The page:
Maryland Senate passes bill: Child sex abuse lawsuits

The legislation will terminate the statute of limitations for lawsuits against the accused for negligence involving issues related to child sexual abuse. It passed the Maryland Senate in the past week. The bill was sponsored by Sen. William C. Smith, D-Montgomery, who had passed the Senate in a 42-5 vote. The proposed legislation was sent to the House of Delegates. It was referred to the Judiciary Committee. The House had passed a version of the same bill. Crux reported the Maryland Catholic Conference had criticized the bill for its unequal treatment of private groups. This legislation creates a different set of rules for public entities, which differ a lot from that of private entities. It would further eliminate the statute of limitations for any victim to file a lawsuit that would be related to child sexual abuse against both the public as well as private entities. The bill would cap the amount the victims will receive at different levels based on whether the lawsuit was filed against a public or private entity.

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Victim suing a public entity in case of the proposed legislation

As per the proposed legislation, a victim suing a public entity, such as that of a public school, will be awarded up to $890,000. On the contrary, a victim who sues a private entity, such as that of a Catholic Church, could be awarded up to $1.5 million. It is nearly 70% more than that of the public entities. Victims can file lawsuits against the entities if the legislation gets retroactive. As per the current statute of limitations, the span reserved for suing the entities is 7 years from the day prior to the 18th birthday of the victim. In case of lawsuits against the direct offenders, the statute of limitations will be only when the person turns 18 years, and it shall continue for 20 years. The Maryland Catholic said, “These bills treat public and private institutions differently by setting a lower ceiling on how much a public school board, for example, could be sued compared to a private institution such as a parish or nonpublic school.” It added, “This creates two classes of survivors and greatly increases the financial harm to the Church and its ministries.”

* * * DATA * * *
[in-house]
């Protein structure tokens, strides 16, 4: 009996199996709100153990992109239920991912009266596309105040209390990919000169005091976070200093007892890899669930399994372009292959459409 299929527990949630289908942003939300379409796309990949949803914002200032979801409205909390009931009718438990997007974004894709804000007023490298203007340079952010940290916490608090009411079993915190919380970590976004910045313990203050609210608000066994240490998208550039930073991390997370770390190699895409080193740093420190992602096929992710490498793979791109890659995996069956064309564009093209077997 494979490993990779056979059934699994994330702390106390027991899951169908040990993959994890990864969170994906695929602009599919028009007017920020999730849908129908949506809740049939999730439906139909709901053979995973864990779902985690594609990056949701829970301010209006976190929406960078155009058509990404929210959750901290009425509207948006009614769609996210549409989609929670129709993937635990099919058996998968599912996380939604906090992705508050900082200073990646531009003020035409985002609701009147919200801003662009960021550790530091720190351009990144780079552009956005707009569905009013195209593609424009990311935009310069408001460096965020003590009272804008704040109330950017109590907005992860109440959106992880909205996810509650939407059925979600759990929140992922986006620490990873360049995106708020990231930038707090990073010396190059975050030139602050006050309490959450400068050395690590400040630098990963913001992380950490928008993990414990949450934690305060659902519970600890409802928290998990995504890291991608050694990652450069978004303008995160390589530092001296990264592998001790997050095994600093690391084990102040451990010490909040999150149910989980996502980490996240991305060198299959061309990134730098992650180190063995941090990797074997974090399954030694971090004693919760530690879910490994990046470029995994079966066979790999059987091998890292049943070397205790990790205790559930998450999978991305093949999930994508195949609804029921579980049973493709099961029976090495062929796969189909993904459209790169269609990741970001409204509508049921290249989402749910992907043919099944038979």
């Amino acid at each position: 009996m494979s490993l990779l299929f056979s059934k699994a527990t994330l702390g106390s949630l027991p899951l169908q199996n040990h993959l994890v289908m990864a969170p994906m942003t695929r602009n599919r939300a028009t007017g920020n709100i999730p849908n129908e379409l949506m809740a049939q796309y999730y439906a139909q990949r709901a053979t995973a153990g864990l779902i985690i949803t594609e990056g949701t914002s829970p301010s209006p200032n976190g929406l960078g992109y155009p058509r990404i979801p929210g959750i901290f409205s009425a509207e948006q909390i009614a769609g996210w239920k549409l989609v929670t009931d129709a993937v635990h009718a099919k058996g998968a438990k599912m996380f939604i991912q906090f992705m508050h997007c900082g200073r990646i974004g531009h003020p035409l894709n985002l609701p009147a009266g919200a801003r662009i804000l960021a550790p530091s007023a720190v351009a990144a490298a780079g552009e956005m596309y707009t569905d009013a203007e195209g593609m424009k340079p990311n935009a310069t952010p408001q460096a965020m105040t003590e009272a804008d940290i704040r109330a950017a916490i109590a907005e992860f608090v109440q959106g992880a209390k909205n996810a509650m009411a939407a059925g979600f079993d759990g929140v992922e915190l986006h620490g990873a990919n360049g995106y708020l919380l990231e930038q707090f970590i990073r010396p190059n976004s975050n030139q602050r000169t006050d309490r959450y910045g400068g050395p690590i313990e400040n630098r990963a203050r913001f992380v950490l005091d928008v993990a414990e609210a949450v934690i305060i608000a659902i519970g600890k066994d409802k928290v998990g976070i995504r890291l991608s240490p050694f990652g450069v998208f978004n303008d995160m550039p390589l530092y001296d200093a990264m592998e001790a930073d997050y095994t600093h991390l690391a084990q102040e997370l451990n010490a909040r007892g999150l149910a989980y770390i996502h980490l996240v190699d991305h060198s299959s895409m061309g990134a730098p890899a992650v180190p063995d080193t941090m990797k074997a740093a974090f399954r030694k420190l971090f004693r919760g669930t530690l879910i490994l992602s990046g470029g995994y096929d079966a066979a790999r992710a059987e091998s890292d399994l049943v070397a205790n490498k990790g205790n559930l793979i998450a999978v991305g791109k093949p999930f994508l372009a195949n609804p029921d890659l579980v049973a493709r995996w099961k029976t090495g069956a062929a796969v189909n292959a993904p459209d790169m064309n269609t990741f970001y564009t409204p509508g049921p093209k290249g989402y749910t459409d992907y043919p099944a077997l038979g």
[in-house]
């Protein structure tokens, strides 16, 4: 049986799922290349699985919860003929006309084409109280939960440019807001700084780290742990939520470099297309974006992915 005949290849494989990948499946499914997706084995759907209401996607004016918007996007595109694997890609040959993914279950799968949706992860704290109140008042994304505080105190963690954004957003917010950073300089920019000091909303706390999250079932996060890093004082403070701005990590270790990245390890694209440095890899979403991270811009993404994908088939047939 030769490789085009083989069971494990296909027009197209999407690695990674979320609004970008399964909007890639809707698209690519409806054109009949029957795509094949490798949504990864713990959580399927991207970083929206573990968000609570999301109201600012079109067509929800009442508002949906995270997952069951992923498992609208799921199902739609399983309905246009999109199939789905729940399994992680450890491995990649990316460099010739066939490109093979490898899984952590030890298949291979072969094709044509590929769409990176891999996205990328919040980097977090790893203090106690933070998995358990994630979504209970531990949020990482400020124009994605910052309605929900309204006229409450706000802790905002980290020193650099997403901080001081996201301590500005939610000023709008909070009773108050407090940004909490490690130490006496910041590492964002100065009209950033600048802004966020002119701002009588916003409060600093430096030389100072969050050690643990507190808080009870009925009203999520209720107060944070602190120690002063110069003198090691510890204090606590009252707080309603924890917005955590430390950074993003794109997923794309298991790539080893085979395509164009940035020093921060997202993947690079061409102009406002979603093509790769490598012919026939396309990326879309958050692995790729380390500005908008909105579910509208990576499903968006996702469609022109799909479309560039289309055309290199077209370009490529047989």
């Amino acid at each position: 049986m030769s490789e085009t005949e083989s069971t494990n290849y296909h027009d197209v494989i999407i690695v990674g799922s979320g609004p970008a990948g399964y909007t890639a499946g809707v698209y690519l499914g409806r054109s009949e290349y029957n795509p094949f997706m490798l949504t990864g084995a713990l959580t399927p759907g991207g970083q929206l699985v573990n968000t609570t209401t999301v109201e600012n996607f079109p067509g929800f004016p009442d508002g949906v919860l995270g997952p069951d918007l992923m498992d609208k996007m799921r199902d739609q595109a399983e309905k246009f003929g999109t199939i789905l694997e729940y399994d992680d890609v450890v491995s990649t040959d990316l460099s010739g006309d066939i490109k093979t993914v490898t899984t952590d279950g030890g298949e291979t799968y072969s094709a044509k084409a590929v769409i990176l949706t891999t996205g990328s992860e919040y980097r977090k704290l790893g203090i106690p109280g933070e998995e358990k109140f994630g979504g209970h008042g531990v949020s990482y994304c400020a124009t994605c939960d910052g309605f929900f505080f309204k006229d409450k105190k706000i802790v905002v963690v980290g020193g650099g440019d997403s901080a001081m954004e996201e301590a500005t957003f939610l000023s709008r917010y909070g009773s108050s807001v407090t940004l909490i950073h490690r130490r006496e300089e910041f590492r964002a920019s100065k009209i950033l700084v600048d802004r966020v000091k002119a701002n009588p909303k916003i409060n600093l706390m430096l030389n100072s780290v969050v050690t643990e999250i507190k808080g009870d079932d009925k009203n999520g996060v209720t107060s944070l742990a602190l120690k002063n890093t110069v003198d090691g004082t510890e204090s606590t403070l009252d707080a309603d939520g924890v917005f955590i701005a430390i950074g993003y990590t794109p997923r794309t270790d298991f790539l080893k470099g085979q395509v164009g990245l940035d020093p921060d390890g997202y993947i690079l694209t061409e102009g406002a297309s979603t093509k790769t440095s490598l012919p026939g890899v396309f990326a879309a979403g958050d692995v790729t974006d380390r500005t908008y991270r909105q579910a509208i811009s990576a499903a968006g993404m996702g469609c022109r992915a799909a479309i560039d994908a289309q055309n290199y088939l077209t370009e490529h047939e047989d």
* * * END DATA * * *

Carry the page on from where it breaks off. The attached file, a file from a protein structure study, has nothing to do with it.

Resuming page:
The email reads rules to other states.

The email read, “The draconian provision of an unlimited window for currently time-barred civil cases to be filed, regardless of when they occurred, is nearly unprecedented among similar laws passed in other states.” Similar kinds of rules have financially damaged across the country over abuse allegations which had spanned for half of a century of even more. The Diocese of Albany filed for bankruptcy has finally decided for settling for more than 50 lawsuits, and it dated back to the 1970s. The Diocese of Oakland may however, require to declare bankruptcy for similar causes. A Maryland judge had approved the release of the sexual abuse investigation of the attorney general into the Diocese of Baltimore that spanned for 80 years.

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